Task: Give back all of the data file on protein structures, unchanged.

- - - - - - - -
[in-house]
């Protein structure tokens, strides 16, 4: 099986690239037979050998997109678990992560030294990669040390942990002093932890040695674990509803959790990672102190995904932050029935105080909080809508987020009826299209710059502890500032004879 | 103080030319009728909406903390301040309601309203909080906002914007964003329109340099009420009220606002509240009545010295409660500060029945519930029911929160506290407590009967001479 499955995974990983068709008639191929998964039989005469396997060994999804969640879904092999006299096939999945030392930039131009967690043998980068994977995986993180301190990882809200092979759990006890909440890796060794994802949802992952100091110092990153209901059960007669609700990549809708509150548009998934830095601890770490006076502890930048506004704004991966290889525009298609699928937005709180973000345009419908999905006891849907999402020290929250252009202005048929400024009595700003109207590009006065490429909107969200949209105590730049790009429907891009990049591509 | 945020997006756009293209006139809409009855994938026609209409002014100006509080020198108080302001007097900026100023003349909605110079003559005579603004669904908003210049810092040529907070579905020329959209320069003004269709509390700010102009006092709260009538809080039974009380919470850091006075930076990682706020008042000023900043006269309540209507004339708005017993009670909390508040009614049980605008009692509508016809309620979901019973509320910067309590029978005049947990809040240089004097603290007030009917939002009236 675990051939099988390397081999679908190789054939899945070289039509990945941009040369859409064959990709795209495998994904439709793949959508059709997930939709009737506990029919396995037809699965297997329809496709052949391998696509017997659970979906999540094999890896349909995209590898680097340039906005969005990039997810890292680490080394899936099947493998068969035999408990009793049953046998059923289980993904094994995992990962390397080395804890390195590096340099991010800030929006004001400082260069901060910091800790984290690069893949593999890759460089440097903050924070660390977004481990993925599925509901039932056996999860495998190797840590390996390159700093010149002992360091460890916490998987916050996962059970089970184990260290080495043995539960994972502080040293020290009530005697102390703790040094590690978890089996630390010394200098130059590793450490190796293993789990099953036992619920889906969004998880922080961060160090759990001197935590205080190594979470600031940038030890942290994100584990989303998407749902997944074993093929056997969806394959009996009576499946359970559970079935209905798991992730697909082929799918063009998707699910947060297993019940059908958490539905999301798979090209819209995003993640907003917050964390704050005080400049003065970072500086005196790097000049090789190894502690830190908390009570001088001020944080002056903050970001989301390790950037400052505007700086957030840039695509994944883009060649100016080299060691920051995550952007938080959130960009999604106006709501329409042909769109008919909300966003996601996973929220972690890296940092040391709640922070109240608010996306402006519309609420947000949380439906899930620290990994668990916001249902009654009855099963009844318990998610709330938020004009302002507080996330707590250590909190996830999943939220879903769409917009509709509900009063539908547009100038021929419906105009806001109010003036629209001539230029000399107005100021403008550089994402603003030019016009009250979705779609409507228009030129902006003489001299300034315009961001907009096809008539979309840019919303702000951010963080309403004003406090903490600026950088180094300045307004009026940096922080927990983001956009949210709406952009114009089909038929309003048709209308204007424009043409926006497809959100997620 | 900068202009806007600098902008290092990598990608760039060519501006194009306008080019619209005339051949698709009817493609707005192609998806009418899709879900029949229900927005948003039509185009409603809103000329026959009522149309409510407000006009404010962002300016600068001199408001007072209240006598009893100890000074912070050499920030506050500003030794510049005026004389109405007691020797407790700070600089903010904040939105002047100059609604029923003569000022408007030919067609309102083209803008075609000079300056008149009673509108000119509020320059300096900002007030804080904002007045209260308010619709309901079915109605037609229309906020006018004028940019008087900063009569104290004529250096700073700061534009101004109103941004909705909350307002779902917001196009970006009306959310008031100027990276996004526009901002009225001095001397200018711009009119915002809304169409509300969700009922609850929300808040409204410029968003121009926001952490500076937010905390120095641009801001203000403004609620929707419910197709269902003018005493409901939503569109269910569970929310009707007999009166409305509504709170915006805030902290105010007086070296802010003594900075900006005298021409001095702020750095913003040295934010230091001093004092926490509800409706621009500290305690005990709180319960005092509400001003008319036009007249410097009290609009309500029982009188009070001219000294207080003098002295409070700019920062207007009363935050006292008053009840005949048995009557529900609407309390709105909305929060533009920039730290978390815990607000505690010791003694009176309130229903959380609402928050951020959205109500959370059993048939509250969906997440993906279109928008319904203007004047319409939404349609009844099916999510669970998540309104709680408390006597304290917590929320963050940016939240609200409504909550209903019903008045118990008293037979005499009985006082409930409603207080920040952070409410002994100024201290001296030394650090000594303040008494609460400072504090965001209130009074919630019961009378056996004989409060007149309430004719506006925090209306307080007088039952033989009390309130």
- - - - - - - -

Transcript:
[in-house]
């Protein structure tokens, strides 16, 4: 099986690239037979050998997109678990992560030294990669040390942990002093932890040695674990509803959790990672102190995904932050029935105080909080809508987020009826299209710059502890500032004879 | 103080030319009728909406903390301040309601309203909080906002914007964003329109340099009420009220606002509240009545010295409660500060029945519930029911929160506290407590009967001479 499955995974990983068709008639191929998964039989005469396997060994999804969640879904092999006299096939999945030392930039131009967690043998980068994977995986993180301190990882809200092979759990006890909440890796060794994802949802992952100091110092990153209901059960007669609700990549809708509150548009998934830095601890770490006076502890930048506004704004991966290889525009298609699928937005709180973000345009419908999905006891849907999402020290929250252009202005048929400024009595700003109207590009006065490429909107969200949209105590730049790009429907891009990049591509 | 945020997006756009293209006139809409009855994938026609209409002014100006509080020198108080302001007097900026100023003349909605110079003559005579603004669904908003210049810092040529907070579905020329959209320069003004269709509390700010102009006092709260009538809080039974009380919470850091006075930076990682706020008042000023900043006269309540209507004339708005017993009670909390508040009614049980605008009692509508016809309620979901019973509320910067309590029978005049947990809040240089004097603290007030009917939002009236 675990051939099988390397081999679908190789054939899945070289039509990945941009040369859409064959990709795209495998994904439709793949959508059709997930939709009737506990029919396995037809699965297997329809496709052949391998696509017997659970979906999540094999890896349909995209590898680097340039906005969005990039997810890292680490080394899936099947493998068969035999408990009793049953046998059923289980993904094994995992990962390397080395804890390195590096340099991010800030929006004001400082260069901060910091800790984290690069893949593999890759460089440097903050924070660390977004481990993925599925509901039932056996999860495998190797840590390996390159700093010149002992360091460890916490998987916050996962059970089970184990260290080495043995539960994972502080040293020290009530005697102390703790040094590690978890089996630390010394200098130059590793450490190796293993789990099953036992619920889906969004998880922080961060160090759990001197935590205080190594979470600031940038030890942290994100584990989303998407749902997944074993093929056997969806394959009996009576499946359970559970079935209905798991992730697909082929799918063009998707699910947060297993019940059908958490539905999301798979090209819209995003993640907003917050964390704050005080400049003065970072500086005196790097000049090789190894502690830190908390009570001088001020944080002056903050970001989301390790950037400052505007700086957030840039695509994944883009060649100016080299060691920051995550952007938080959130960009999604106006709501329409042909769109008919909300966003996601996973929220972690890296940092040391709640922070109240608010996306402006519309609420947000949380439906899930620290990994668990916001249902009654009855099963009844318990998610709330938020004009302002507080996330707590250590909190996830999943939220879903769409917009509709509900009063539908547009100038021929419906105009806001109010003036629209001539230029000399107005100021403008550089994402603003030019016009009250979705779609409507228009030129902006003489001299300034315009961001907009096809008539979309840019919303702000951010963080309403004003406090903490600026950088180094300045307004009026940096922080927990983001956009949210709406952009114009089909038929309003048709209308204007424009043409926006497809959100997620 | 900068202009806007600098902008290092990598990608760039060519501006194009306008080019619209005339051949698709009817493609707005192609998806009418899709879900029949229900927005948003039509185009409603809103000329026959009522149309409510407000006009404010962002300016600068001199408001007072209240006598009893100890000074912070050499920030506050500003030794510049005026004389109405007691020797407790700070600089903010904040939105002047100059609604029923003569000022408007030919067609309102083209803008075609000079300056008149009673509108000119509020320059300096900002007030804080904002007045209260308010619709309901079915109605037609229309906020006018004028940019008087900063009569104290004529250096700073700061534009101004109103941004909705909350307002779902917001196009970006009306959310008031100027990276996004526009901002009225001095001397200018711009009119915002809304169409509300969700009922609850929300808040409204410029968003121009926001952490500076937010905390120095641009801001203000403004609620929707419910197709269902003018005493409901939503569109269910569970929310009707007999009166409305509504709170915006805030902290105010007086070296802010003594900075900006005298021409001095702020750095913003040295934010230091001093004092926490509800409706621009500290305690005990709180319960005092509400001003008319036009007249410097009290609009309500029982009188009070001219000294207080003098002295409070700019920062207007009363935050006292008053009840005949048995009557529900609407309390709105909305929060533009920039730290978390815990607000505690010791003694009176309130229903959380609402928050951020959205109500959370059993048939509250969906997440993906279109928008319904203007004047319409939404349609009844099916999510669970998540309104709680408390006597304290917590929320963050940016939240609200409504909550209903019903008045118990008293037979005499009985006082409930409603207080920040952070409410002994100024201290001296030394650090000594303040008494609460400072504090965001209130009074919630019961009378056996004989409060007149309430004719506006925090209306307080007088039952033989009390309130």